The good news regarding home loan approval is that since the last few months of 2014 banks have shown an increased appetite for this type of lending and have become more competitive in their hunt for mortgage bond applications.
Smyth says far more applications could be successful, if there was an ongoing educational programme clarifying the criteria that has to be met to obtain a mortgage bond.
This is according to John Smyth, a director of Multi NET, who says the whole situation could be further improved, and far more applications could be successful, if there was an ongoing educational programme clarifying the criteria that has to be met to obtain a mortgage bond.
“Our experience shows quite clearly that ignorance of how the system works, as much as any other factor, is what prevents many people from qualifying for home loans. This lack of knowledge is apparent across all income groups,” says Smyth.
Smyth summarises the criteria for potential applicants:
Smyth says the first straightforward criterion for banks is affordability: does the applicant earn enough to be able to meet his monthly home loan repayments? The banks will insist on the applicant’s income being sufficient to allow him to comfortably pay 30% of his monthly salary on the home loan.
The second criterion is the level of debt already incurred. Smyth says quite often, the applicant’s income may be sufficient to comply with the 30% ruling, but he will then be rejected because his ‘net disposable income’ is found to be inadequate.
He may well have committed himself to a range of other monthly expenses, on anything from educational fees to cars, clothing, holidays and so on, and these combined may stretch his net disposable income to the upper limits.
3. Payment history
Thirdly, Smyth says the applicant may be rejected because he has defaulted on previous payment commitments, for example, on hire purchase accounts. In South Africa, the credit bureaux are kept informed of these lapses in payment and, unless reparation has been made, they are likely to be seen as indicating that the applicant is a poor credit risk.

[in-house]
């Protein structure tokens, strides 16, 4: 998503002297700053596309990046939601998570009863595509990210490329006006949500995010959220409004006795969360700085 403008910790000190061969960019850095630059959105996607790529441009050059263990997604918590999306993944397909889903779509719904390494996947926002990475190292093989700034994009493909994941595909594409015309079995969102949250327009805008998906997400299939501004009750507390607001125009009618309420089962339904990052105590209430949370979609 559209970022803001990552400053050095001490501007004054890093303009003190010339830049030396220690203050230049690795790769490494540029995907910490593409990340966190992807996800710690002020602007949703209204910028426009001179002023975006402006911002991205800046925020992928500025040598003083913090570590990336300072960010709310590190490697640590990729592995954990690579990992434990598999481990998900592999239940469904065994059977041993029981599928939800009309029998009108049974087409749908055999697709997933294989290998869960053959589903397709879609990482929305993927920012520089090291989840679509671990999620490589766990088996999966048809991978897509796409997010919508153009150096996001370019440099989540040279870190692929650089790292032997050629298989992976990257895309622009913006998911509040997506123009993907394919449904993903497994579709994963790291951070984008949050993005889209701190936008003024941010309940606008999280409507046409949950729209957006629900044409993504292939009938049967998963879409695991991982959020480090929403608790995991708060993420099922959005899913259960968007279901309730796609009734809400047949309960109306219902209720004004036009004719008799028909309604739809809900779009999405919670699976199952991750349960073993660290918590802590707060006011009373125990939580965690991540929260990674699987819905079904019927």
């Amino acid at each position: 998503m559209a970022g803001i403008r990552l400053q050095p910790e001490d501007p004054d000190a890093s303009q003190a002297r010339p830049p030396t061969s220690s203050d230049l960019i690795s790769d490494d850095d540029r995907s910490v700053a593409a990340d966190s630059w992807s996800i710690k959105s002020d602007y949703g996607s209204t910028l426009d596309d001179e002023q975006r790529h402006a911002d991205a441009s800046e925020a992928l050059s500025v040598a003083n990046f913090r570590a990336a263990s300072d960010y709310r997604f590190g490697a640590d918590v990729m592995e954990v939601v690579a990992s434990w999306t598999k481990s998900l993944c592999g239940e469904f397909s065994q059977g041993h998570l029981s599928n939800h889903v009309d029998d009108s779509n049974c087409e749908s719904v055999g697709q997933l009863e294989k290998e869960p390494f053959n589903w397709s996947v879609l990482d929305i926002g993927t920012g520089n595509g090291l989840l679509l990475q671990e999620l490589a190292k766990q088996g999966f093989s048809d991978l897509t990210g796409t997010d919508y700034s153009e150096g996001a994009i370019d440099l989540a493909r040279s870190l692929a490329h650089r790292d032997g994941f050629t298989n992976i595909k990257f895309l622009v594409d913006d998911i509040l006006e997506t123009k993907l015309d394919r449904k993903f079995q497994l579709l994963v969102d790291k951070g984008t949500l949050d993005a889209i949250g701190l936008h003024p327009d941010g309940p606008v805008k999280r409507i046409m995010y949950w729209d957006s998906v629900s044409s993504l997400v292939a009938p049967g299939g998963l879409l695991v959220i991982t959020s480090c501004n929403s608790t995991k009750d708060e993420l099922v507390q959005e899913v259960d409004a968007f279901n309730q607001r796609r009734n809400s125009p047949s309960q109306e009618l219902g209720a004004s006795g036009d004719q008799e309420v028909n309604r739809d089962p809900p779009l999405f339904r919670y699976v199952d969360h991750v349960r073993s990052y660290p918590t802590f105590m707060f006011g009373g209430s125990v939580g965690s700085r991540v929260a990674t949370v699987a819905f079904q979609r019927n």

Smyth says the obstacles in the way of a successful loan described here could be much reduced if the financial institutions were to take on the task of educating potential borrowers on the whole subject of home loans and on how to budget.
“It is often said that during the 2002 to 2007 boom years South Africans, especially those new to middle class status, were encouraged by too easily accessible credit to be spendthrift. However, since the introduction of the National Credit Act, this trend has been restrained,” he says.
“Today I believe it is, as much as anything else, the continually rising cost of living with regards to food, education, electricity, services and petrol which is preventing people from becoming homeowners.”
Smyth says potential borrowers now more than ever need to be coached on how to budget accurately.
“With training of this kind, I know a great many more South Africans could become homeowners.”
Nevertheless, he says it is a proven fact that those who consult an independent bond originator have a 20% to 30% better chance of getting a home loan than those who deal with only one bank or go the DIY route in dealing with a range of banks.
“What is more, the bond originators, most of whom deal with all major retail banks, generally achieve not only a higher hit rate, but also better terms and conditions for their clients,” says Smyth.